Artist of the Month: Ernie Foster

November’s artist is my stepdad, Ernie Foster. This is a guy who resents the label “artist,” who detests how it is applied so liberally today. But, as his job title has the word “artist” in it, sorry bud, you’re an artist.

To him, his work is just that—work. To an outsider, his job is the coolest job in the world.

Ernie is a Scenic Artist—he builds on and develops sets for film and television. His CV boasts classics such as Law & Order: Criminal Intent, Oz, and Zoolander (as well as some not-so-classics…I’ll pretend I don’t have a pair of souvenir sandals from Step Up 2). For a bigger (though incomplete) list, check his IMDb page, which he didn’t even know he had until recently.

I am now going to ruin your perception of realism in film and television.

These are ordinary decorations in my mother’s house. Except for the fact that you’ve seen them on your television.

Inuit-style bear
Law & Order: Criminal Intent. Clay sculpture made to look like ivory.

What’s this—a delicate, artistic touch in the background of a scene? A subtle ornament in an office or house? Come on folks, this is Law & Order we’re talking about; it’s obviously a piece of evidence from a crime scene! The only thing delicate about this unfortunate bear is Ernie’s application of blood on its backside. Onto the next one…

Horse model
The Thomas Crown Affair. Clay.

The Scenic’s process is not simply building a filmmaker’s setting (as if that were simple)—a lot goes into it. For instance, above is a model Ernie made for the film’s life-size version. Multiple casts were made before finding the formula for the prop. This prototype is clay, but the final product Ernie and his team created was styrofoam coated and cast in fiberglass.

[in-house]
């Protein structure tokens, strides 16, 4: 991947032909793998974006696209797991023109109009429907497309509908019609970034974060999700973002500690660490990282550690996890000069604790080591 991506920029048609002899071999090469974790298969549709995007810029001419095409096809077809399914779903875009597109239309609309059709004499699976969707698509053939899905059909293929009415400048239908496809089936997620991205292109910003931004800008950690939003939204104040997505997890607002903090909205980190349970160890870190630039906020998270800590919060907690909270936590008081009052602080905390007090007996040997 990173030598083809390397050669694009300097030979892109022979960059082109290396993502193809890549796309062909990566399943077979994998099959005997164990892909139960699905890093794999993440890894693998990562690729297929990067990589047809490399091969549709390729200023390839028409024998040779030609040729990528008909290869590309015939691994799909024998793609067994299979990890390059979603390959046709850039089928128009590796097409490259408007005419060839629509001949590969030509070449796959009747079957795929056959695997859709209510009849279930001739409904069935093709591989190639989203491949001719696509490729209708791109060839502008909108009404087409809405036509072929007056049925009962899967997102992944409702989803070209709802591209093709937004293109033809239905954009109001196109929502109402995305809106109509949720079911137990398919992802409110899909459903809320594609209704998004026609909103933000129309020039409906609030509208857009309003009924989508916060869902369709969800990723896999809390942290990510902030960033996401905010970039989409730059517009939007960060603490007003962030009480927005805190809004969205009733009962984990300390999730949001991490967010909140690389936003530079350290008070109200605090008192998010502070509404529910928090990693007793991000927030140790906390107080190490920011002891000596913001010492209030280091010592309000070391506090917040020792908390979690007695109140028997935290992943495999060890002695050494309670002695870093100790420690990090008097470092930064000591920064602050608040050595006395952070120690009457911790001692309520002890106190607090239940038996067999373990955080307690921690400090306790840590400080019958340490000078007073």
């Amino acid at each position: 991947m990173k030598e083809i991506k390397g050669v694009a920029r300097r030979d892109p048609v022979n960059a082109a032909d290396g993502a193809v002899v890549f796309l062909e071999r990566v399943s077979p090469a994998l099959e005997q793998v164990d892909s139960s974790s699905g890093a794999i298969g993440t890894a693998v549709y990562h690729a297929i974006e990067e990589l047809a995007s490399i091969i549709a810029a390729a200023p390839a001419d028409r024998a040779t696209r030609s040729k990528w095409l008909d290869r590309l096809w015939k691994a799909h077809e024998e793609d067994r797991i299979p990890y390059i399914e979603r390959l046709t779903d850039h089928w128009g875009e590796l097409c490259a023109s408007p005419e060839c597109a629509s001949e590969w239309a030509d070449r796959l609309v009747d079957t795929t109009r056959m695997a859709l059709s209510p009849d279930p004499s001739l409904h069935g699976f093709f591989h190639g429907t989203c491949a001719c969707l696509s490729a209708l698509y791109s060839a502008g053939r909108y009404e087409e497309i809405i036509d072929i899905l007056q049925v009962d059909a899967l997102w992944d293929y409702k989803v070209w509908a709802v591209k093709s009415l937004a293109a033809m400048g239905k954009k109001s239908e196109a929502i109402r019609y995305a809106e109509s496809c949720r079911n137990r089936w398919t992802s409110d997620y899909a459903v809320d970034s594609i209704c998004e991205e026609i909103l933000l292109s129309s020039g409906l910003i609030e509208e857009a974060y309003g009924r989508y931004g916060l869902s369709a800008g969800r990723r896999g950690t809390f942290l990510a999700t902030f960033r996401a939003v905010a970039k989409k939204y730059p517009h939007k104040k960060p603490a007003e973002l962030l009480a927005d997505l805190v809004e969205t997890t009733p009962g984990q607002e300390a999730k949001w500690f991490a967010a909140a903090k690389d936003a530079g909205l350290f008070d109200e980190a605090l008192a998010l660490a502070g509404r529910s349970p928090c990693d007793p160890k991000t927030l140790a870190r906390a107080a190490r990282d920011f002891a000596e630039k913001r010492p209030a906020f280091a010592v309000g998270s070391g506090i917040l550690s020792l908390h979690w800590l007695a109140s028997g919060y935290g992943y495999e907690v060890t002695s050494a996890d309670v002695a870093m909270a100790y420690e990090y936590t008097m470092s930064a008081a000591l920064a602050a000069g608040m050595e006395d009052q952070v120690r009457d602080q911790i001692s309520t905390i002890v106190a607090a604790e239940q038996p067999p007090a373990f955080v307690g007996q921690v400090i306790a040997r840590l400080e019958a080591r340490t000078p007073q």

Mosque panel
Ishtar. Plaster.

Yes, that Ishtar—the one that nearly sabotaged Dustin Hoffman’s career and which Roger Ebert described as “truly dreadful.” Dreadful? Maybe. Legendary to have part of it in a household? Definitely. Ernie made this cast from an original Moroccan carve. Do you know any other kitchen conflicted between great art and horrible film?

Hand cast & mouldLaw & Order: Criminal Intent. Silicone.

Whenever you see a severed body part in Criminal Intent, chances are it was Ernie. No, not his severed body parts, his silicone-cast severed body parts! This hand found its way home because its fingers wouldn’t come out of the mould. Maybe “found its way” isn’t the best way to describe it—it certainly couldn’t have Thing‘d its way over!

Ernie’s artistic ability extends beyond working on film sets. He can draw, paint, and even dance if we step outside (pun intended) visual arts. But I think we can all agree that his Scenic Art is the tops. To sum it up in a television sentiment:

“Illusions, Michael!” Here’s hoping he gets signed onto the new Arrested Development!



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